22 February, 2014

The decline of literacy

Interesting incident on the way in to work today. I had the misfortune to be walking in just before nine. Misfortune because all the students are making their way to their first lectures of the day at this time and they literally take over. Fill up the entire pavement by walking in large groups. Whizz along the road on bikes, skipping red lights and almost causing accidents left, right and centre.

Anyway, I was walking along next to one such large group when one of the young men piped up with ‘What does “panache” mean?...Only I want to be able to describe myself that way.' Sounds a bit risky, if you ask me, wanting to describe yourself with a word for which you don’t know the meaning. But the really interesting thing was that not one of his colleagues was able to answer his question. I helpfully obliged, which was met with thanks and comments along the lines of ‘Oh, so that’s what it means!’, rolled around on the tongue as if discovering a new and interesting vintage.

Now, this was a group of Oxford University students. It is natural to assume that such people will be bright, be educated and, quite frankly, know the meaning of a word such as ‘panache’. I could settle for one student in the group not knowing the meaning—but all of them? Come on!

And it’s not the first time that I’ve come across this kind of deficit. I work with a group of Oxbridge-educated postdocs who frequently don’t seem to know the meaning of words that I would consider commonplace. They also seem to lack the ability to spell.

So why is this? Is it that these people are scientists and so don’t have a bent for language? Language is my first love and I read and write all the time, so it makes sense that I have a wide vocabulary and know how to spell. Or is it an age thing? Perhaps young people aren’t taught English in the way that I was back in the 70s and 80s. Yet both my children are good writers, can spell, and seem to me to have large vocabularies (they are both voracious readers). Or maybe it’s genetic—my father was a writer, I am a writer, and my children appear to be following the family tradition.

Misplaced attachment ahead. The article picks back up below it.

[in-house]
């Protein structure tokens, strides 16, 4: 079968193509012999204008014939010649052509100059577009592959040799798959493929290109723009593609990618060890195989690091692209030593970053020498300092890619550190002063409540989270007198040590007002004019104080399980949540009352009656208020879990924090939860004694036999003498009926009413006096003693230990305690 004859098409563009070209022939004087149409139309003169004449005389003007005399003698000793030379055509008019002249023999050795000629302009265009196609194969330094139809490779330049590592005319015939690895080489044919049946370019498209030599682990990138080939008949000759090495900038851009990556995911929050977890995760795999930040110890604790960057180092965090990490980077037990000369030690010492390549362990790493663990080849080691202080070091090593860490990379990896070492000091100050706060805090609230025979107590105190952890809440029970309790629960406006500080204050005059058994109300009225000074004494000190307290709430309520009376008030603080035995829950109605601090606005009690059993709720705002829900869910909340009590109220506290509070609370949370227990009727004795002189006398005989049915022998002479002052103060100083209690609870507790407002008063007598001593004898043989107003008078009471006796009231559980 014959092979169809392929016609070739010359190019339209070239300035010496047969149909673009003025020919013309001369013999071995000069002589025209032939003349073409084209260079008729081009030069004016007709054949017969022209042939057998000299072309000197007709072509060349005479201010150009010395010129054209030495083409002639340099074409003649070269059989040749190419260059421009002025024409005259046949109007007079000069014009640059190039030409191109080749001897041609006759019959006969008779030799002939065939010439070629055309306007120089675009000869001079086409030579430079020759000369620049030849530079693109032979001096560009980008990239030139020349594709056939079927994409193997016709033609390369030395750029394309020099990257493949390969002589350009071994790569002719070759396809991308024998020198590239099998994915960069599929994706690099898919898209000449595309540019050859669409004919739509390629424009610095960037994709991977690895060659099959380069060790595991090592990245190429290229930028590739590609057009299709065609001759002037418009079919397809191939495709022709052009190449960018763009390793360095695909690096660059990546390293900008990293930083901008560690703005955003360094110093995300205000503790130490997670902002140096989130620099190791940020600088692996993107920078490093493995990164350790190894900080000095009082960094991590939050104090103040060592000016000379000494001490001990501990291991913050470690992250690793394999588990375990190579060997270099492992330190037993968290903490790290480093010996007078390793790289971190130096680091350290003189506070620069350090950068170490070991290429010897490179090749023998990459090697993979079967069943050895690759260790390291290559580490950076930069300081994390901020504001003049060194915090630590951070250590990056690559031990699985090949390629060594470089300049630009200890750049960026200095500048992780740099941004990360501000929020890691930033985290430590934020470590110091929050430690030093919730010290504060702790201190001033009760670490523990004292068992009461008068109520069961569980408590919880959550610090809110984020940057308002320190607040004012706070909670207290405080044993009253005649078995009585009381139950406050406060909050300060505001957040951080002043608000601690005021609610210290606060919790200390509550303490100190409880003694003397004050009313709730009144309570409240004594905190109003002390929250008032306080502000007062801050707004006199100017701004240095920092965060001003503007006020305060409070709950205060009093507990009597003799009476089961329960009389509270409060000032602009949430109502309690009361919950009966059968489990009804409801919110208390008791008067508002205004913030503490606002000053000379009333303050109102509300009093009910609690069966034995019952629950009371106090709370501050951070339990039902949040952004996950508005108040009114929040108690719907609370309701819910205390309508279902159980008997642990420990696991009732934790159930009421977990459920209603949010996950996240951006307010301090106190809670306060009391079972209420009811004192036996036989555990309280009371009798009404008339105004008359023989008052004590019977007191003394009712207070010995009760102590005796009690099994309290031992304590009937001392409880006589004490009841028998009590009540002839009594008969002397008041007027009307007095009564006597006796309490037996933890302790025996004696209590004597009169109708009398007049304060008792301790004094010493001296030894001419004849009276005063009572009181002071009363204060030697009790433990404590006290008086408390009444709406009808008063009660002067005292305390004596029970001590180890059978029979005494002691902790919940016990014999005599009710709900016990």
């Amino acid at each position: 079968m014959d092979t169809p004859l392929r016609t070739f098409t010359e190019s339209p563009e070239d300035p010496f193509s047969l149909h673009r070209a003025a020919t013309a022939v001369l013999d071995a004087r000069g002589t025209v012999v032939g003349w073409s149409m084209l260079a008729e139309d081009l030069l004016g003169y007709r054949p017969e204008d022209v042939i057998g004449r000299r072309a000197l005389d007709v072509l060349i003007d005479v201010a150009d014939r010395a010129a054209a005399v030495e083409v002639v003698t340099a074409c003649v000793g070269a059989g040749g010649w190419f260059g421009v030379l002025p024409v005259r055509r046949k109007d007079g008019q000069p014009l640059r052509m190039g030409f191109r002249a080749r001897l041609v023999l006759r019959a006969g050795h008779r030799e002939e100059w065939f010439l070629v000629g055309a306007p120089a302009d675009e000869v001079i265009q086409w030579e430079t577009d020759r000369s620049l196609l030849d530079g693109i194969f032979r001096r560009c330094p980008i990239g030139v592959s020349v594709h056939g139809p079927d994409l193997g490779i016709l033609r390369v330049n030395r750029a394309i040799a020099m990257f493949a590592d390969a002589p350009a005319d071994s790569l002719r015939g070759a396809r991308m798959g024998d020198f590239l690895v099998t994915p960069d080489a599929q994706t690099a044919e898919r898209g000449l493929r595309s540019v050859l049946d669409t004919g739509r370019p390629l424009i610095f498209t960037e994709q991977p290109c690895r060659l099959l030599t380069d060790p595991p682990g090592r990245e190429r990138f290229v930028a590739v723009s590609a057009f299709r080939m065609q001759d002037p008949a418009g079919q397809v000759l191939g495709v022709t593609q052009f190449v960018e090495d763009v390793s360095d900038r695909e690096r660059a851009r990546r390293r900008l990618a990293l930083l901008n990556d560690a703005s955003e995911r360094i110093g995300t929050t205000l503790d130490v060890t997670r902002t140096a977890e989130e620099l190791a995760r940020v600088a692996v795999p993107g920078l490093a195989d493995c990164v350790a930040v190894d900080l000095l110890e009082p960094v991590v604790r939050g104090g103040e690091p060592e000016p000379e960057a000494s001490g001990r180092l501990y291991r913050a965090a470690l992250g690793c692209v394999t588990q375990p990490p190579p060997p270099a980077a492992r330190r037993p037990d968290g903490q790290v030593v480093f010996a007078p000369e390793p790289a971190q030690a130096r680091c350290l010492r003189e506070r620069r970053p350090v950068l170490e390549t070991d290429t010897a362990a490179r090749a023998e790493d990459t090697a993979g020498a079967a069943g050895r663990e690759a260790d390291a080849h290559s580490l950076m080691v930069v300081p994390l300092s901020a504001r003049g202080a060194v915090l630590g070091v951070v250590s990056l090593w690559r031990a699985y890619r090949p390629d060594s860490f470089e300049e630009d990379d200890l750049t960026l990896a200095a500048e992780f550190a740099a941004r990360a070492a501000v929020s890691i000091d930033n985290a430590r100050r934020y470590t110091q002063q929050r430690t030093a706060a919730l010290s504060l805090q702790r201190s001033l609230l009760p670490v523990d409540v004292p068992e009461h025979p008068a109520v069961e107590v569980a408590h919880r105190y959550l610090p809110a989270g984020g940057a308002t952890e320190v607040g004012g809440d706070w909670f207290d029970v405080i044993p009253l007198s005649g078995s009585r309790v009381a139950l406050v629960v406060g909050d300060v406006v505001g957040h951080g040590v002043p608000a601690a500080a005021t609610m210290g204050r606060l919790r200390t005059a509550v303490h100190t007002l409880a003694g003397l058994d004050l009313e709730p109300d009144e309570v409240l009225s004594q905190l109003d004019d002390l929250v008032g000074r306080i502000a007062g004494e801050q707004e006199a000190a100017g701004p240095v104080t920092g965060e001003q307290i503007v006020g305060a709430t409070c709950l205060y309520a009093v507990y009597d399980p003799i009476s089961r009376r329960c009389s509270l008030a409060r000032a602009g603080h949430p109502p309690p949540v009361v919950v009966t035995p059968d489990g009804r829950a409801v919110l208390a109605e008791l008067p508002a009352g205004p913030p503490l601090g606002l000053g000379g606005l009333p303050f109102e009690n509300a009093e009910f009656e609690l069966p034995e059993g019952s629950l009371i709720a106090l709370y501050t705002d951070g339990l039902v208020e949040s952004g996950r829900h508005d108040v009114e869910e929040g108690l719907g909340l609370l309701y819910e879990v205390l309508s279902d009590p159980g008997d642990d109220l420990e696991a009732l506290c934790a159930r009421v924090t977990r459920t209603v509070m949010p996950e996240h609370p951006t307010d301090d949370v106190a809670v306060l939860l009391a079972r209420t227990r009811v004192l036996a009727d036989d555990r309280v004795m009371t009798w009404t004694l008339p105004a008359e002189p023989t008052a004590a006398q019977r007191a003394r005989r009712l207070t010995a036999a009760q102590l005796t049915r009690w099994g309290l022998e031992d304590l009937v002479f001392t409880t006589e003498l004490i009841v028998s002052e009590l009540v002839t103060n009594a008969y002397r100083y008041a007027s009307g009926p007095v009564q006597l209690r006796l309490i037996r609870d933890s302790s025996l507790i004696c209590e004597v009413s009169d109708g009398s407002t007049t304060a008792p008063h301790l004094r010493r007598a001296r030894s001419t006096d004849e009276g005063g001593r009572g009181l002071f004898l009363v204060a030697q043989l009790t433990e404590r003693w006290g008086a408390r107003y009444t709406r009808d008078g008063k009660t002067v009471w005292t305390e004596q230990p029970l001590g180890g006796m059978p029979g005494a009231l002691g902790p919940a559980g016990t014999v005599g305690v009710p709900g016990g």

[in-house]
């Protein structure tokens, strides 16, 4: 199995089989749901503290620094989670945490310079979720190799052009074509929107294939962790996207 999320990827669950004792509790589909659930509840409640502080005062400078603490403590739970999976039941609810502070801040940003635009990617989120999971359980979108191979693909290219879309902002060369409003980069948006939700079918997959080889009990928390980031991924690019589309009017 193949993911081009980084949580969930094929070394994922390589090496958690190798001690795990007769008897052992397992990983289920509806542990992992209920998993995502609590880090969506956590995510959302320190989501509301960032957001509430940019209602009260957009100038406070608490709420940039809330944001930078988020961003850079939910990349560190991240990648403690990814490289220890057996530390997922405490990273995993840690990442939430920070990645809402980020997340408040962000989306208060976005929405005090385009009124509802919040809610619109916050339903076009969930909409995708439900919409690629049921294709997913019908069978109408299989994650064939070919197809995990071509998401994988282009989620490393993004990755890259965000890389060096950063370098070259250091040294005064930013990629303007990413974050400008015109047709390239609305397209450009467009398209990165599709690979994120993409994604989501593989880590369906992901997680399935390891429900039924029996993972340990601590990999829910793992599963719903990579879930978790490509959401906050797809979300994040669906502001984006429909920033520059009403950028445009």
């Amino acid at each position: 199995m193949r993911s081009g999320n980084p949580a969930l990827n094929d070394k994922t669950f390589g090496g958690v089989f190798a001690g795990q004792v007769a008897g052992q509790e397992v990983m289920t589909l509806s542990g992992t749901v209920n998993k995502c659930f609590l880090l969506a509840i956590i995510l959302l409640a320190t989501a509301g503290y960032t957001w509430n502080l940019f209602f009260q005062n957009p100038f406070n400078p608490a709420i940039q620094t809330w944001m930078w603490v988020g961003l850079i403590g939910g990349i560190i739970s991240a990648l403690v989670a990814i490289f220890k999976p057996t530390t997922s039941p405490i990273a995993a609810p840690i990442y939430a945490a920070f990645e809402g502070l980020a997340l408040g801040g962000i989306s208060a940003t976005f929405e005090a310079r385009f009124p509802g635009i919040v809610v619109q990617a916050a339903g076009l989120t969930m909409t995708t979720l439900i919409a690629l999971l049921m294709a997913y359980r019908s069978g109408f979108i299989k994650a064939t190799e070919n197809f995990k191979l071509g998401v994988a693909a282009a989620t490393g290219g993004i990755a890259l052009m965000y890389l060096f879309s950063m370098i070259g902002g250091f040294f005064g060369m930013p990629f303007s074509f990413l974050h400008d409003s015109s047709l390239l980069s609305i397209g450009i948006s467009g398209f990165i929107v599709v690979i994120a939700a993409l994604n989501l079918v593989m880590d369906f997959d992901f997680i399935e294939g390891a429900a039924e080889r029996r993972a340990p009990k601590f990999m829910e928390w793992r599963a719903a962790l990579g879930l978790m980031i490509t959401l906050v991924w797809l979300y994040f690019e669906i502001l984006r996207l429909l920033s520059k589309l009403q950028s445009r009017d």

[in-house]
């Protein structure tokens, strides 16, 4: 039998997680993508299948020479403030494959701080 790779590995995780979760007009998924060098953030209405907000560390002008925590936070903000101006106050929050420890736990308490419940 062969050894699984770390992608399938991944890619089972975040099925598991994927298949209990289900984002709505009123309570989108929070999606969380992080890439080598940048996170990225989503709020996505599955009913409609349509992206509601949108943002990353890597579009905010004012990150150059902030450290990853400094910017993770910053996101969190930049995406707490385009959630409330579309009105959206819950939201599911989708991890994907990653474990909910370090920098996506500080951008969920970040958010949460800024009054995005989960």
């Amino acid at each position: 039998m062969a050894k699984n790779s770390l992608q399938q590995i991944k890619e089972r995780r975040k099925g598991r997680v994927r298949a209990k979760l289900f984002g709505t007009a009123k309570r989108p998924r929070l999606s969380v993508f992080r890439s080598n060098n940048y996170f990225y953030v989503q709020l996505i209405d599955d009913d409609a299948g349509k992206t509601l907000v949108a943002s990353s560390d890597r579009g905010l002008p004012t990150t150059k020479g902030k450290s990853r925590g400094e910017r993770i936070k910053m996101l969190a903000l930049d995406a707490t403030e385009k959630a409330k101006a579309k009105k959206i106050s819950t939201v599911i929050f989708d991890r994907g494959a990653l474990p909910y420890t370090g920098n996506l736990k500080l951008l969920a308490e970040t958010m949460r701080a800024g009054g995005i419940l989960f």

Call me old fashioned (and, believe me, I often feel old fashioned when writing my blog articles!), but I think that the whole language package (writing, spelling, words) is undervalued and has become increasingly undervalued in the years since I was a child. You only have to look at the UK higher education landscape these days to realise that the areas most strongly supported and funded are the sciences (particularly those perceived as leading to human health benefits) and vocational subjects. Education no longer appears to be valued for its own sake, which means that the humanities in general are being systematically eroded. And it tends to be in the humanities that language—the ability to communicate, to express oneself well in writing, to be vividly descriptive as well as analytic—really thrives.

Yet, in my opinion, education should be about something more than a narrow-minded learning of one’s subject—whether that subject is scientific, artistic or vocational. It should be about awareness of the wider world, having an appreciation of culture and literature, and—yes—being able to write, spell, and use words correctly.

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